- Maintain the status quo by continuing to implement the LCFS’s 2013 carbon intensity requirements, rather than the more stringent 2014 carbon intensity requirements, if the CEQA deficiencies are not remedied during calendar year 2013;
- Assure that any reapproval of the LCFS be performed by a decision maker with appropriate authority;
- Allow public comments on carbon intensity values attributed to land use changes; and
- Commit to specific performance criteria if the formulation of any mitigation measures relating to NOx emissions from biodiesel is deferred or, alternatively, make findings of fact supported by substantial evidence that mitigation is not required.
The court’s non-binding tentative disposition includes all of the requirements listed above, but the court’s ultimate decision could differ. The court asked the parties to provide input by June 11, 2013 and a binding decision could follow soon thereafter.
In the meantime, the LCFS also is being challenged in the federal case Rocky Mountain Farmers Union, et al. v. James Goldstene and Environmental Defense Fund, et al. In December 2011, the United States District Court for the Eastern District of California held that the LCFS violates the dormant Commerce Clause of the United States Constitution. The court further granted a preliminary injunction that prohibits enforcement of the LCFS until the conclusion of the litigation, but the Ninth Circuit stayed the injunction upon ARB’s appeal. The Ninth Circuit heard oral argument in October 2012 but has not yet issued a decision.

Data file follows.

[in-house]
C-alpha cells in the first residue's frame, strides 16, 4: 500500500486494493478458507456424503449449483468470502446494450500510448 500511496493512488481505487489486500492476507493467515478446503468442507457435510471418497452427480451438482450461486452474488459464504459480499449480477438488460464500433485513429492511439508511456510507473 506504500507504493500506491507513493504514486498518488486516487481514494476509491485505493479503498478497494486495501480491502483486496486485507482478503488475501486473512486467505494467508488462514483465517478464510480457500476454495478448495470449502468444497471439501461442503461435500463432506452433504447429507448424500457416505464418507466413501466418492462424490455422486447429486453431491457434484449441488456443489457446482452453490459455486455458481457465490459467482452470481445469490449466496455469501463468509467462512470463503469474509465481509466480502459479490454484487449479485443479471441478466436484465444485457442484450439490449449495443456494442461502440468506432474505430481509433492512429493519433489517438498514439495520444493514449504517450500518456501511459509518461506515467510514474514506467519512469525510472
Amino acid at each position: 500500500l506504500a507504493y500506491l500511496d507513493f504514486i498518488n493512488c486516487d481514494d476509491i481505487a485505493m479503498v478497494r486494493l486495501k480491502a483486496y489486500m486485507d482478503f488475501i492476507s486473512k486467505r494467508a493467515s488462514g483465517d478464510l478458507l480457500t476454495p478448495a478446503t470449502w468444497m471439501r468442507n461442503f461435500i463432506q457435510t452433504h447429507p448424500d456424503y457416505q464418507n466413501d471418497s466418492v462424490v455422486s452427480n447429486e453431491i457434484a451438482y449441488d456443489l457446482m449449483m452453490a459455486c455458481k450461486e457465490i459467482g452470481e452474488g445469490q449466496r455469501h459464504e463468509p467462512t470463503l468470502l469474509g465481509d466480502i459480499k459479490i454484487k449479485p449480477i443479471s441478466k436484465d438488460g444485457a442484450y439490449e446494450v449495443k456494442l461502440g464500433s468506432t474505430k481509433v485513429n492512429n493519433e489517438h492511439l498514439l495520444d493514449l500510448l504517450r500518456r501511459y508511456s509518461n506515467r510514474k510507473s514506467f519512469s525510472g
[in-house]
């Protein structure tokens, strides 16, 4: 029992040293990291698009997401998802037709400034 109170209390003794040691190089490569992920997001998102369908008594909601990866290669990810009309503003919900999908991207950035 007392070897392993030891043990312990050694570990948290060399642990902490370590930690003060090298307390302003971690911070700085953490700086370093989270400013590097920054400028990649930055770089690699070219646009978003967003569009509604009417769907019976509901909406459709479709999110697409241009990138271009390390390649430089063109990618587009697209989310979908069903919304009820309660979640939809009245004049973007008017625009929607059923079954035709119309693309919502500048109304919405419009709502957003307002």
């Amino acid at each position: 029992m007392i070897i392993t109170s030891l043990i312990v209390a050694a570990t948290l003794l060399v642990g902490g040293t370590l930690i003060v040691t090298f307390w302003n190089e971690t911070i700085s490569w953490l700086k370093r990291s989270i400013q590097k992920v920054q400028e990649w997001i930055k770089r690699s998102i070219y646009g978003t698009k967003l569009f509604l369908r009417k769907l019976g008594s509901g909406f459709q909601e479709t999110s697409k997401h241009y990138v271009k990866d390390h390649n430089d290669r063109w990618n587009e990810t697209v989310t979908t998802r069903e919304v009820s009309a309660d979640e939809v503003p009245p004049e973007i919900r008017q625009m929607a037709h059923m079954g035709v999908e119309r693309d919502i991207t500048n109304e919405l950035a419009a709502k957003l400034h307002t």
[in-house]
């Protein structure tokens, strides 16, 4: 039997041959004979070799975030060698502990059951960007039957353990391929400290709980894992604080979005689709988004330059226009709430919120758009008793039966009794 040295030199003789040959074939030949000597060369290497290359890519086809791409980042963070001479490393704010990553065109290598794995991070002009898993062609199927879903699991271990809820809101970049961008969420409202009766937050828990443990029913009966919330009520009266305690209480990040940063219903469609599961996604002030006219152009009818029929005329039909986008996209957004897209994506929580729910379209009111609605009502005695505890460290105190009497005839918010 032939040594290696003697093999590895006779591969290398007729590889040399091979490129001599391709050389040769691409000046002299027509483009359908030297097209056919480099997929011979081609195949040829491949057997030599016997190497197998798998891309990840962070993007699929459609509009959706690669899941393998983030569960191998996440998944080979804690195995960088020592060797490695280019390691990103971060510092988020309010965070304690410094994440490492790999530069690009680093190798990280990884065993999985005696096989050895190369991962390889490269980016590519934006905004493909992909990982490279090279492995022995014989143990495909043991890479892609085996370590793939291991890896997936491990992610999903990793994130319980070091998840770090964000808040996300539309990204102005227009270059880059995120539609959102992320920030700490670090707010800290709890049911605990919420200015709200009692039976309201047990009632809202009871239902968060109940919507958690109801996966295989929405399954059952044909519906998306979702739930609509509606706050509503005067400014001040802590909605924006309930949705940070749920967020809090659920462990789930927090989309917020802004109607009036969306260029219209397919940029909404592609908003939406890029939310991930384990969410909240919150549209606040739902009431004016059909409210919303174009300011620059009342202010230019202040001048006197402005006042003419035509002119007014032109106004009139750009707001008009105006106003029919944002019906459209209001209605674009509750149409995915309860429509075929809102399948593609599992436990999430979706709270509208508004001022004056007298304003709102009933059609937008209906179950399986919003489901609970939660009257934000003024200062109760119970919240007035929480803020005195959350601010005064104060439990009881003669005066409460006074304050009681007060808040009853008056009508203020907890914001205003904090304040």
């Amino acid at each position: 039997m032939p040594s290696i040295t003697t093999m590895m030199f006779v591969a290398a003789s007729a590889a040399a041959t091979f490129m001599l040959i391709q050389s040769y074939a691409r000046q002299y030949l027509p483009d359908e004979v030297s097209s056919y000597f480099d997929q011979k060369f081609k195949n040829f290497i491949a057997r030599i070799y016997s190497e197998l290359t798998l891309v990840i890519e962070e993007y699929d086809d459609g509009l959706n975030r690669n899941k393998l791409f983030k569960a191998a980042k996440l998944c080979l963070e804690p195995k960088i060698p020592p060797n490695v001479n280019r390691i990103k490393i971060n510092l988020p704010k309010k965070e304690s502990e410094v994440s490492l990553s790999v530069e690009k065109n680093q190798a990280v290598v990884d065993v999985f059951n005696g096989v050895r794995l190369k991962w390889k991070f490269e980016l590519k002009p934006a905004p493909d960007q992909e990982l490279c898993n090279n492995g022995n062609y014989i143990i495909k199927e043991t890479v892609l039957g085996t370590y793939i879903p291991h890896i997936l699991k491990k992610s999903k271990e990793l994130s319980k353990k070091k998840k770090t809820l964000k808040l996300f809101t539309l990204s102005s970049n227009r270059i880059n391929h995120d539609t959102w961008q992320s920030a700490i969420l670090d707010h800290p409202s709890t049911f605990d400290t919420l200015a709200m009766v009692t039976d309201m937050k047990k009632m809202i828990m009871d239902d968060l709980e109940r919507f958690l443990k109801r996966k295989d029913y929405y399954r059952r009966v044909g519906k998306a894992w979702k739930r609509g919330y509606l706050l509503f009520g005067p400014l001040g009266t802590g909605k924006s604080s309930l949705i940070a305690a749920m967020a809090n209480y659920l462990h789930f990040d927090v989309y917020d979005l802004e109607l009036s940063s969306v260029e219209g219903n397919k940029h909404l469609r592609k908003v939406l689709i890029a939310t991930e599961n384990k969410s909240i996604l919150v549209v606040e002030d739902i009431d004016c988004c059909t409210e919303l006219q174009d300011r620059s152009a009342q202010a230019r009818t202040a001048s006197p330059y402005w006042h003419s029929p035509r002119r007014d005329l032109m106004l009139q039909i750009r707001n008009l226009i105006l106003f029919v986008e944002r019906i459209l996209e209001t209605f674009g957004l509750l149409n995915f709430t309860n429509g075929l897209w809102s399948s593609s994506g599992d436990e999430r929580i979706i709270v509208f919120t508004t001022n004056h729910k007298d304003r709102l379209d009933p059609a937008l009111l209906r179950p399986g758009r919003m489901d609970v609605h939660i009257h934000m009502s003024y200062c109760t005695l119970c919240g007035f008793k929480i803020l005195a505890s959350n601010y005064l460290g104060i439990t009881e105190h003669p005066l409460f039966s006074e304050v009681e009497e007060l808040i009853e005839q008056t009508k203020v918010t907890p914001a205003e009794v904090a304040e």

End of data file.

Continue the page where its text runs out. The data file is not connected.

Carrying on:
As it defends the LCFS from legal challenge, ARB is considering significant changes to the regulation. On May 24, 2013, ARB held a workshop to discuss the changes, which include modifications relating to cost containment and electricity use provisions. ARB also issued a discussion paper detailing the cost containment mechanisms ARB is considering adding to the program. These cost containment mechanisms include a “credit window” that regulated entities could use to purchase compliance-only credits from ARB, a compliance option by which regulated entities could meet their compliance obligations by investing in projects that further the goals of the LCFS, and others. ARB is accepting comments on the potential changes to the LCFS until June 14, 2013. ARB is planning additional workshops throughout the summer to further discuss these changes and plans to release a proposed modified regulation in early September.
At the federal level, a lawsuit is possible that would seek to force the United States Environmental Protection Agency (EPA) to adopt a nationwide low carbon fuel standard. The Institute for Policy Integrity at the New York University School of Law filed an 180-day notice of intent to sue last November alleging that EPA violated the federal Clean Air Act by failing to respond to the Institute’s petition for a rulemaking to reduce GHG emissions from motor vehicles, non-road vehicles, and aircraft through the implementation of a cap-and-trade system. The notice period ended in late May 2013, and the Institute is now free to file a lawsuit seeking a federal low carbon fuel standard.